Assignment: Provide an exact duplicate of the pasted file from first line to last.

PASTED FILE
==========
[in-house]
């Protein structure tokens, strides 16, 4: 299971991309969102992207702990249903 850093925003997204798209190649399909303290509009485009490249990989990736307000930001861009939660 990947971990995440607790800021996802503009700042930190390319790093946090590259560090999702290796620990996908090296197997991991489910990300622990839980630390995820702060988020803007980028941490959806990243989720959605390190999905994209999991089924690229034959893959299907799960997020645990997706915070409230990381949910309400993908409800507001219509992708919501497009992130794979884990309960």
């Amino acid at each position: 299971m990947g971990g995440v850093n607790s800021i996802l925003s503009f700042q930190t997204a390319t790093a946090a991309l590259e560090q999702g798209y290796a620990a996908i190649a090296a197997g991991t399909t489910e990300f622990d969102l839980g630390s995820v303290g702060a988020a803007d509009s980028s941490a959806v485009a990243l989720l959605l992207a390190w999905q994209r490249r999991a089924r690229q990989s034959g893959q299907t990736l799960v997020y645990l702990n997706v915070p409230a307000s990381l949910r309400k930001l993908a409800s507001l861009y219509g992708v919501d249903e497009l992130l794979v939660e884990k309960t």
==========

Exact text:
[in-house]
């Protein structure tokens, strides 16, 4: 299971991309969102992207702990249903 850093925003997204798209190649399909303290509009485009490249990989990736307000930001861009939660 990947971990995440607790800021996802503009700042930190390319790093946090590259560090999702290796620990996908090296197997991991489910990300622990839980630390995820702060988020803007980028941490959806990243989720959605390190999905994209999991089924690229034959893959299907799960997020645990997706915070409230990381949910309400993908409800507001219509992708919501497009992130794979884990309960």
């Amino acid at each position: 299971m990947g971990g995440v850093n607790s800021i996802l925003s503009f700042q930190t997204a390319t790093a946090a991309l590259e560090q999702g798209y290796a620990a996908i190649a090296a197997g991991t399909t489910e990300f622990d969102l839980g630390s995820v303290g702060a988020a803007d509009s980028s941490a959806v485009a990243l989720l959605l992207a390190w999905q994209r490249r999991a089924r690229q990989s034959g893959q299907t990736l799960v997020y645990l702990n997706v915070p409230a307000s990381l949910r309400k930001l993908a409800s507001l861009y219509g992708v919501d249903e497009l992130l794979v939660e884990k309960t």